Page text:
Manufacture This

The blog of the Alliance for American Manufacturing

Amendment to defense spending bill would make the Pentagon follow a procurement law.

Have you heard the story of New Balance, something called the Berry Amendment, and the Trans-Pacific Partnership trade deal?

If you haven’t, you’re in luck, for it’s a doozy.

Precious few athletic shoes sold in the United States are made here. Most footwear companies – like Nike, for instance – make them in low-wage countries like Vietnam and China. New Balance, which is headquartered in Massachusetts, does this as well, but also maintains factories in both the Bay State and Maine. Wolverine Worldwide, which manufactures Saucony shoes, also makes some shoes in the United States.

But it’s super hard to make shoes in America when your competitors can severely undercut you on price. That’s why New Balance has been very public in years past about its opposition to the TPP. Once signed, the agreement will slowly phase out tariffs on shoes coming in from Vietnam, and make it even easier to undercut American manufacturers on price.

But then, New Balance clammed up about the TPP for a good long while. Why? Maine Public Radio explains:

New Balance held its tongue about the TPP for nearly a year, [New Balance spokesman Matt LeBretton] says, because federal officials told the company that if it did so, New Balance would get a shot at a military contract.

“The Obama administration said, ‘Look, we know you’re really intent on pursuing selling shoes to the military — 100 percent domestically made shoes to the military. If you work with us on TPP, we’ll do everything we can to make sure you have an opportunity to bid for this military opportunity,’” LeBretton says.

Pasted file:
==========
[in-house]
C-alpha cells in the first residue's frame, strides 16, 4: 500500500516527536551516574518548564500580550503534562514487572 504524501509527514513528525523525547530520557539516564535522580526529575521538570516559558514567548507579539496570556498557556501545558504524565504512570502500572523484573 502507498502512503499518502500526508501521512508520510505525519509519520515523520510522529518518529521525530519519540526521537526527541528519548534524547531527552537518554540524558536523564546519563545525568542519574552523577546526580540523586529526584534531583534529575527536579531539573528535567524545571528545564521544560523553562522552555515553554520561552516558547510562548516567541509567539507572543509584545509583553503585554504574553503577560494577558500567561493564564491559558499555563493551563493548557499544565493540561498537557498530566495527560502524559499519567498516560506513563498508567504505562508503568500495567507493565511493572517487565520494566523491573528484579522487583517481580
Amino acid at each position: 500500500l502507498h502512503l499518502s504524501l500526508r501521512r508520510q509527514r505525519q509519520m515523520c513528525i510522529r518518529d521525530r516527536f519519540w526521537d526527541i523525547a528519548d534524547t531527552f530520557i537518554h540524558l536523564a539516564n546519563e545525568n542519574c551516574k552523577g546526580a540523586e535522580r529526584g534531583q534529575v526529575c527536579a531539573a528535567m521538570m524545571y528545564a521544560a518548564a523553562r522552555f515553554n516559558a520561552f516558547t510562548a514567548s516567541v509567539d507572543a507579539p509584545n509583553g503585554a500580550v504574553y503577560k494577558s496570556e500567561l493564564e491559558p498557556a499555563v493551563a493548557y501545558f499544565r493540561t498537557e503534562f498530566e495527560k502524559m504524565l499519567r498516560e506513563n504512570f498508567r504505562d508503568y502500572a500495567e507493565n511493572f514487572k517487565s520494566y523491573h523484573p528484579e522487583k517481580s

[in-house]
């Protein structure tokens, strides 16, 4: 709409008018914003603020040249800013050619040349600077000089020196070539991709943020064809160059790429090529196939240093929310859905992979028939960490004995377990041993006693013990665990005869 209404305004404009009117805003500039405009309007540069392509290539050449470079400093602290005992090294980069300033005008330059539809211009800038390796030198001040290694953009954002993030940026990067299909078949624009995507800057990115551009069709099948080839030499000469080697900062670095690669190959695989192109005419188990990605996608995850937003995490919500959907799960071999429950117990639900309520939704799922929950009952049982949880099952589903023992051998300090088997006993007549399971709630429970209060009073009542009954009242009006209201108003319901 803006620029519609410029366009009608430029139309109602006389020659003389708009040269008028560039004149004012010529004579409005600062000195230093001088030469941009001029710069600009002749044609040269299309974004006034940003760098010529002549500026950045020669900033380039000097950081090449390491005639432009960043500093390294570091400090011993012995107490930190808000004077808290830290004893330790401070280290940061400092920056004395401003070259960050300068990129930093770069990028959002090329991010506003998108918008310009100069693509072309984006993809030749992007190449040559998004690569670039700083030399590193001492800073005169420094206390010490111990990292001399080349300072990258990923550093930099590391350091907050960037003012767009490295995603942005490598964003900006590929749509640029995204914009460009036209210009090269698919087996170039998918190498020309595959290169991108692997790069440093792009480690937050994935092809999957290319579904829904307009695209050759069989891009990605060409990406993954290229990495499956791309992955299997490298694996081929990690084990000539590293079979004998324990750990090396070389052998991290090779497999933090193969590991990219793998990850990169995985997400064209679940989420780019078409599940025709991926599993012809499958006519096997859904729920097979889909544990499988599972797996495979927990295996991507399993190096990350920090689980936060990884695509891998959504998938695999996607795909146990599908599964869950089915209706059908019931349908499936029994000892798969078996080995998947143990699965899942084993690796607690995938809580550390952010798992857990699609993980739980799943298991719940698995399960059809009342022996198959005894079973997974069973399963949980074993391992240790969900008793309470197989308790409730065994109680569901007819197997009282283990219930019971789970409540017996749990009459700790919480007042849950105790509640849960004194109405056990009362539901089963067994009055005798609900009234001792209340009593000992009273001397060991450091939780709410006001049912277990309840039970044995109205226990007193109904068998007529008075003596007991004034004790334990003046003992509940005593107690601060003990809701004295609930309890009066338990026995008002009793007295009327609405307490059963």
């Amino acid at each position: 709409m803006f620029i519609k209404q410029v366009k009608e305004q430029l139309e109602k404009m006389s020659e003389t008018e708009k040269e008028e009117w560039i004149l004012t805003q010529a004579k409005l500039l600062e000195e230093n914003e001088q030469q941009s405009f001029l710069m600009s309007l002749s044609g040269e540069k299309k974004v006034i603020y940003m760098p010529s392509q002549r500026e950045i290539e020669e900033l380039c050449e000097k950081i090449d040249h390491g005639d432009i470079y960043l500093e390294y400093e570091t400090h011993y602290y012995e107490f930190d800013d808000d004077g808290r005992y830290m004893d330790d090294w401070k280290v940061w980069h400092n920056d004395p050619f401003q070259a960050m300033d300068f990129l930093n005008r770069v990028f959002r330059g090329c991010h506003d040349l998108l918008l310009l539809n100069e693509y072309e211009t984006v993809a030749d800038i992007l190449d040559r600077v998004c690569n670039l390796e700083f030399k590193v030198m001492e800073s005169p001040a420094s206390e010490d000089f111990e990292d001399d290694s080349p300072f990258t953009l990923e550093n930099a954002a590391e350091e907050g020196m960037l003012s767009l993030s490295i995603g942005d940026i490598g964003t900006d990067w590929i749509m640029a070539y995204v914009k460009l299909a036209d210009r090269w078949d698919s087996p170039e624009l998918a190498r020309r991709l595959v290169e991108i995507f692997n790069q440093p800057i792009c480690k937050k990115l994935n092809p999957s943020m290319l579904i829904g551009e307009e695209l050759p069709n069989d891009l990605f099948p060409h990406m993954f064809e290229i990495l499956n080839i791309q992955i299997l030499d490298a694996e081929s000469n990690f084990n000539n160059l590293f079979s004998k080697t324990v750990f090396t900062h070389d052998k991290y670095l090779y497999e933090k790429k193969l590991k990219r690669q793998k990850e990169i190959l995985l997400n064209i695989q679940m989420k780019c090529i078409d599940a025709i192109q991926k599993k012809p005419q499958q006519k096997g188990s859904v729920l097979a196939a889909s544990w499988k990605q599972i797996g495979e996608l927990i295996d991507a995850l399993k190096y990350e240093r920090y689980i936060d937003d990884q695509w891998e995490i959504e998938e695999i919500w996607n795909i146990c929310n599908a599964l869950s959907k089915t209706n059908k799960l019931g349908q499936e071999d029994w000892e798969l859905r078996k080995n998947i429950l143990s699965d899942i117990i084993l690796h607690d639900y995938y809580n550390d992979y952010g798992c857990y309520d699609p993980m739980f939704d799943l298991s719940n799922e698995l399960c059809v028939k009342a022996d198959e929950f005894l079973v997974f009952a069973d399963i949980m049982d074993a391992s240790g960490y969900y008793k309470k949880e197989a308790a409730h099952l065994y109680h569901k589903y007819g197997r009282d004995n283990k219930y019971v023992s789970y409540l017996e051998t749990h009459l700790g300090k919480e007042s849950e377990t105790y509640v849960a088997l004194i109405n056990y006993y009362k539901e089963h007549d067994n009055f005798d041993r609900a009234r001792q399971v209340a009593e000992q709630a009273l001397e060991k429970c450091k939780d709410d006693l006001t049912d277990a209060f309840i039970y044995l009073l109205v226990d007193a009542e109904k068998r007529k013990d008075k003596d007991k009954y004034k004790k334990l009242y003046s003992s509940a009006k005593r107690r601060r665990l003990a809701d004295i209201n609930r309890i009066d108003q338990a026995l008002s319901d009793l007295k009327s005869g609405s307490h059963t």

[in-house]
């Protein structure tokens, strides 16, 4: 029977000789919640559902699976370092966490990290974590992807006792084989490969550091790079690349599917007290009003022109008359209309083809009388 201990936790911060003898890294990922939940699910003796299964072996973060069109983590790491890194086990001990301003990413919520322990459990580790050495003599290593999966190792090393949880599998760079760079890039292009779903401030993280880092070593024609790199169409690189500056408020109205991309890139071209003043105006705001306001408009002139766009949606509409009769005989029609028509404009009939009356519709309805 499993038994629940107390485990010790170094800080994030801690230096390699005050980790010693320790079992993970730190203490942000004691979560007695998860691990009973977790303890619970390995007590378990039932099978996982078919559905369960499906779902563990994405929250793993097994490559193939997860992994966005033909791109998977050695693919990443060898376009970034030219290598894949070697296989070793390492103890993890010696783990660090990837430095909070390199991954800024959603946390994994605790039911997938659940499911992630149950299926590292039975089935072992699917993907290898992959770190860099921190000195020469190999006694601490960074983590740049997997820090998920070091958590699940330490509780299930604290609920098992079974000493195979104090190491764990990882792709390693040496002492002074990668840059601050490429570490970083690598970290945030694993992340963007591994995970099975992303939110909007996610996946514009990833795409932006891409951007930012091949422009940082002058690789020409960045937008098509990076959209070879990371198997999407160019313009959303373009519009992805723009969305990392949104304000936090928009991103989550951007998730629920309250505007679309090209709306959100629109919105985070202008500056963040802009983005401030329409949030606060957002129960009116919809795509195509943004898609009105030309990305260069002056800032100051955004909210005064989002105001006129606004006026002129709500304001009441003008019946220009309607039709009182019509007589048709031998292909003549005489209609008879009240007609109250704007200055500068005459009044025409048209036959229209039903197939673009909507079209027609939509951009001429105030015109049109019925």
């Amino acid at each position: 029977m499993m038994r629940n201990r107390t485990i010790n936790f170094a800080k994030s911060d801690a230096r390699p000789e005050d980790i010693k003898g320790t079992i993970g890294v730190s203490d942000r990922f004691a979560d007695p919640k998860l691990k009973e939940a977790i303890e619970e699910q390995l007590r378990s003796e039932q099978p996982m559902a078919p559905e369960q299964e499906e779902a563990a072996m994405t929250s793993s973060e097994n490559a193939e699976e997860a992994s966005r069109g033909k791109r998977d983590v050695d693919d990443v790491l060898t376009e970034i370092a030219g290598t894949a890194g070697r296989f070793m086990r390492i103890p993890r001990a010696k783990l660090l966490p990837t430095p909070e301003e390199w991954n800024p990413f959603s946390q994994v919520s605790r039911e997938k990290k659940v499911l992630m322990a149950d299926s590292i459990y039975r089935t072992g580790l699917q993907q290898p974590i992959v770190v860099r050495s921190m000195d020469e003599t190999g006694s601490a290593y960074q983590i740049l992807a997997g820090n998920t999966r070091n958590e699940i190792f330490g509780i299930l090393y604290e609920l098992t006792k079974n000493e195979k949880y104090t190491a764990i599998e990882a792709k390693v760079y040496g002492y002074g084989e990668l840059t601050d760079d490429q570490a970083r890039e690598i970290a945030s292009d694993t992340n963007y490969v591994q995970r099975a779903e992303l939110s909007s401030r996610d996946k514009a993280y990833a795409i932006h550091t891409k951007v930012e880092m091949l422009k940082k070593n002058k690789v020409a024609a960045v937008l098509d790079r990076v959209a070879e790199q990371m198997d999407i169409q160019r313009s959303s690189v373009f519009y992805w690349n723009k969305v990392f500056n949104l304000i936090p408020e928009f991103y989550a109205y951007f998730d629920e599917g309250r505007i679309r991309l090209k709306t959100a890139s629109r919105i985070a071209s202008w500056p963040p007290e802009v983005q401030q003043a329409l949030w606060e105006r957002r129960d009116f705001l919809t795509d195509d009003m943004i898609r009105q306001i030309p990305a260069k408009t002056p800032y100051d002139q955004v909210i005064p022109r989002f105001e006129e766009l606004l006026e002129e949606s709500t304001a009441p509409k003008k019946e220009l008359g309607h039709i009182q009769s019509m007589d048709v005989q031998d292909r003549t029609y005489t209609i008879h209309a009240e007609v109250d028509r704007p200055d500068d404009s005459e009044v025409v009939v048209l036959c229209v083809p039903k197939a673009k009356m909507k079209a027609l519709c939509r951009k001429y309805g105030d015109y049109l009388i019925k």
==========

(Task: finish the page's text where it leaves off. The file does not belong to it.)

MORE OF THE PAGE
Ever since, he says, the Department of Defense has put up roadblock after roadblock.

Selling shoes to the military? One-hundred percent domestically made shoes? What is LeBretton talking about here?

He’s talking about the Berry Amendment. It’s a federal law from 1941 that stipulates the Pentagon to outfit members of the military in uniforms and other equipment that are "100 percent made in the U.S."

For years and years, a loophole in the National Defense Authorization Act allowed the Pentagon to ignore the Berry Amendment and issue cash vouchers instead of buying American-made shoes.

New Balance says its American-made shoes meet that requirement, but it still hasn’t landed a contract to supply athletic shoes to military recruits. The Department of Defense says that’s because the company’s shoes are too expensive and not durable.

New Balance says that’s a load of bull. The company has offered to sell the shoes to the Pentagon at cost. And they’re highly skeptical of the Pentagon’s durability tests.

So am I, as I’m wearing a pair of them right now, and lemme tell you: I’ve put them through the wringer.

If it’s gonna be like that, New Balance has said, then it’s not gonna remain neutral on the TPP:

“We make a lot fewer shoes in the US than we do overseas, but the point is we’re trying to make more here, not less,” LeBretton said. “When agreements like this go into place, what that says to us is that our president and our trade negotiators, they don’t want us to make more products here.”

But there’s good news, at least for American-made athletic footwear: An amendment that would force the Pentagon to follow the Berry Amendment law has been added to both the House and Senate versions of this year’s NDAA. That would be a welcome development for the few American shoemakers left out there, who could rely on a steady federal contract.

As for the TPP? New Balance says first, it wants a fair shot at that military contract. And it’ll consider the trade agreement “if the appropriate safeguards are in place,” reports Maine Public Radio.

Until then, you can find New Balance’s Made in America line here.